Development Initiatives, which focuses on how data can help end extreme poverty, has released its most recent Global Humanitarian Assistance Report. A major highlight of the report is that private donors have been stepping up in a bigger way to address the ongoing human suffering due to the Syrian refugee crisis. As these things tend to go, though, good news is tempered by some not-so-good news.
First, let’s dig into what’s good. The Syria crisis reportedly received the most money in terms of private funding dollars in 2015. This amounted to six percent of total humanitarian funding that year, and was triple the amount targeting the crisis in 2014. Additionally, that number is likely to be higher. According to the report, “...the contribution of domestic and private sector actors is largely absent from this global calculation as is direct giving between individuals.” So there’s more money out there, but the report’s methodology is limited to the 287 NGOs reporting to the UN Office for the Coordination of Human Affairs Financial
Tracking Service (UN OCHA FTS).
Last year's big bump in funding comes after numerous calls for the global community to do more in response to the worst humanitarian crisis in recent history. Any reader of Inside Philanthropy will know that we've been among those banging the drum.
The Ikea, UPS, and Western Union foundations are just a few of the donor mainstays in this space—work which we’ve covered at length. As well, the Conrad Hilton Foundation, which has historically been attuned to the alleviation of widespread human suffering across the globe, is dialed in here as well. Last year, Hilton awarded five grants for just under $3 million specifically earmarked for Syrian refugees. Its most recent give, $1.9 million awarded at the end of 2015, went to support education for Syrian refugee children living in Turkey.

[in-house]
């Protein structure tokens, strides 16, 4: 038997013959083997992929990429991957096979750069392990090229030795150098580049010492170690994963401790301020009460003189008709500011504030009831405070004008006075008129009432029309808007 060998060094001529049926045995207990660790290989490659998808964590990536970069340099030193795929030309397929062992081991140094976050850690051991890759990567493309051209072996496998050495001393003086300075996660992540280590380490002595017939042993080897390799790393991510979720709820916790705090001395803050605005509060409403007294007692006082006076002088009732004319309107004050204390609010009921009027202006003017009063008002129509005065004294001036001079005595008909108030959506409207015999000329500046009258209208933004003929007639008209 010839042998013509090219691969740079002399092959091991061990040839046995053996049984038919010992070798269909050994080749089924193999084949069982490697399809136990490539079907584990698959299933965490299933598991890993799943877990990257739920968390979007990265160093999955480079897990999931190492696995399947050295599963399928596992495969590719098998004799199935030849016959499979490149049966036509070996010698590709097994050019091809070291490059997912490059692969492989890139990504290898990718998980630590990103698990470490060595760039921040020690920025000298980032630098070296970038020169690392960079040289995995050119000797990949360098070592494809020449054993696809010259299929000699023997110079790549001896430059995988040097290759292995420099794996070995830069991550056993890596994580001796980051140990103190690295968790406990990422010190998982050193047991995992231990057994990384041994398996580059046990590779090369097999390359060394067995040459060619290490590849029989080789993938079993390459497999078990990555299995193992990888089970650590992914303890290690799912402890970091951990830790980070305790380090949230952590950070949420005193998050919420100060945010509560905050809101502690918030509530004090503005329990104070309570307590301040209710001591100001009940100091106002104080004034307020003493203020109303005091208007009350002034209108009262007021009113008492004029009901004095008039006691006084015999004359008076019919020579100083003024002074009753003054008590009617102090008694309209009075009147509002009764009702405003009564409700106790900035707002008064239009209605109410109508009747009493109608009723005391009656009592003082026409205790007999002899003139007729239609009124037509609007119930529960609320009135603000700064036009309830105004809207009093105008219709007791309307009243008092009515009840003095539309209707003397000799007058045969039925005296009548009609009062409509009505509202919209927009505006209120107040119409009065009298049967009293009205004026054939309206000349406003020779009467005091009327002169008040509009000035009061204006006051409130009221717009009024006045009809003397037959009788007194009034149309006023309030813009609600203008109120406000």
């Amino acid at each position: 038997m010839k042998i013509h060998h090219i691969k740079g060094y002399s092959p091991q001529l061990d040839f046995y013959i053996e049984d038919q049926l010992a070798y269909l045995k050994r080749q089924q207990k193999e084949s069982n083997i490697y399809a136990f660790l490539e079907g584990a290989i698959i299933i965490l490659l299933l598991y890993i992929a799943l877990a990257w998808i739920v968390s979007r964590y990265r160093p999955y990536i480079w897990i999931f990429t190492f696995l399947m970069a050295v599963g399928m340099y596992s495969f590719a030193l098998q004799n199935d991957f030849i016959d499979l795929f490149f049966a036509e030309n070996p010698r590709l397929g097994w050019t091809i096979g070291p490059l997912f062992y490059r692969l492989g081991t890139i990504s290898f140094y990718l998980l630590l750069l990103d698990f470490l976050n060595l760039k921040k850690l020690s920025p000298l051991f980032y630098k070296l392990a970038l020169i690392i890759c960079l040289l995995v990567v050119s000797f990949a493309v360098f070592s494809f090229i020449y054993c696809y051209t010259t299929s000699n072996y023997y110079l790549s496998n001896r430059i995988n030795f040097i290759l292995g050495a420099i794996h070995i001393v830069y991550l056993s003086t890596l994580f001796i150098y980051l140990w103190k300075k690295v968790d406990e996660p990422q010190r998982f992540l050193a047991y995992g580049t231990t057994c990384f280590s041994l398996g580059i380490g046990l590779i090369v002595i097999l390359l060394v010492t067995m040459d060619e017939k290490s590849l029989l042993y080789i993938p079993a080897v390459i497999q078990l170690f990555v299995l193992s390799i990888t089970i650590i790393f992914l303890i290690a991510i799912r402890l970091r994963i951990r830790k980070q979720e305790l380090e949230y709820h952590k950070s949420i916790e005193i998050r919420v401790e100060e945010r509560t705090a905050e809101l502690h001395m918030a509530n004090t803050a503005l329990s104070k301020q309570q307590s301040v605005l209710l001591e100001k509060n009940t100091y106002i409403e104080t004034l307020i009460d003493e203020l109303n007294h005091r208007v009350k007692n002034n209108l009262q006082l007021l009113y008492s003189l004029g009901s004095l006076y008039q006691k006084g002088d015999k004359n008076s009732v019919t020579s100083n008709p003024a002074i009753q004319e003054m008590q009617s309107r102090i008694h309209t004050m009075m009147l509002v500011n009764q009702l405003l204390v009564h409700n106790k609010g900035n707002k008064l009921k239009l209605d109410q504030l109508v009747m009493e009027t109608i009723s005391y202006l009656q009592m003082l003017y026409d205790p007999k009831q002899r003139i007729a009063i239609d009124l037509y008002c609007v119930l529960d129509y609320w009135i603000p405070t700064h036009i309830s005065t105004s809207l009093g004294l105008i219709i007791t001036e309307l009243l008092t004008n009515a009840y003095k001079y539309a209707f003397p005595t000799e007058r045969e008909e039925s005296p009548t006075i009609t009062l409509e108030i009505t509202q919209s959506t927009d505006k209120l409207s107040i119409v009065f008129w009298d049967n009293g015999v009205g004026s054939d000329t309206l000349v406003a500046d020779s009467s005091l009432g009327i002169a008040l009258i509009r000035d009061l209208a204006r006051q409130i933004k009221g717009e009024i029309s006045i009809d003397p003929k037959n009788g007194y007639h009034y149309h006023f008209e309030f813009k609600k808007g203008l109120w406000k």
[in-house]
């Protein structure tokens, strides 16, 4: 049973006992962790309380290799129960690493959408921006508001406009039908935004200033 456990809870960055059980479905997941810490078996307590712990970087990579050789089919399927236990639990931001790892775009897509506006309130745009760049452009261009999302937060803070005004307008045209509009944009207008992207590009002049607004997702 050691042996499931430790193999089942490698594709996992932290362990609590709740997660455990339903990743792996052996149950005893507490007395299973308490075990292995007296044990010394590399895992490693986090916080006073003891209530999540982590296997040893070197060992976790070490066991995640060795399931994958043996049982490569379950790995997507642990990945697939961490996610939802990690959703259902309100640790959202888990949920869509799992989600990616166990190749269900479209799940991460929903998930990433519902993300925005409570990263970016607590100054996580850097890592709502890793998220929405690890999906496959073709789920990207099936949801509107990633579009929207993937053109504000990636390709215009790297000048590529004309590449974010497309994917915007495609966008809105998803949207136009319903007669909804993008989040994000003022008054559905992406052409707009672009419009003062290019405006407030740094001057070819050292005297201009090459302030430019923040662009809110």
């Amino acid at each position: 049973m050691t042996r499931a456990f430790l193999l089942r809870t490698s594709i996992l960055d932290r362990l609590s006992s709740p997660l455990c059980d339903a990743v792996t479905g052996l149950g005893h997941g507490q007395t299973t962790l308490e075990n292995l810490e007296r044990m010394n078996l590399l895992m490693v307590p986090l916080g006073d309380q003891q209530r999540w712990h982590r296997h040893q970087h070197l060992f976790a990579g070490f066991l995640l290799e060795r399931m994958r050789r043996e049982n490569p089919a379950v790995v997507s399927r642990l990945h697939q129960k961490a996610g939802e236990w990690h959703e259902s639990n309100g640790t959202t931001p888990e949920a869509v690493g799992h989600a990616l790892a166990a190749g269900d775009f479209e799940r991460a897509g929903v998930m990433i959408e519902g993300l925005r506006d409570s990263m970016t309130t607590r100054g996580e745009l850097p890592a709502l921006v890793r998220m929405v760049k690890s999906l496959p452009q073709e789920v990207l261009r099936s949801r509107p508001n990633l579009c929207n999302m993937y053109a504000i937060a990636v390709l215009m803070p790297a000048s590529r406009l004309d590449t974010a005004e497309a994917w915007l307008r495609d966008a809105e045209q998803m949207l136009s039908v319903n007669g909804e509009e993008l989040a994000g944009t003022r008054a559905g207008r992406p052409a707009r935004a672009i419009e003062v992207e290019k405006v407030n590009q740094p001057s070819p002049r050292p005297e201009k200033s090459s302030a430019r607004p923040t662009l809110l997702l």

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There have also been a few surprise donors that have jumped in lately to help as well. I would be remiss here if I didn’t bring up Hamdi Ulukaya and Sezgin Baran Korkmaz. Ulukaya,the Turkish-born founder of Chobani yogurt, pledged $2 million to the UNHCR and IRC the aid Syrian refugees. Turkish businessman and philanthropist, Sezgin Baran Korkmaz donated $20 million to Relief International in support its five-year plan to provide humanitarian relief to children impacted by the ongoing conflict in Syria.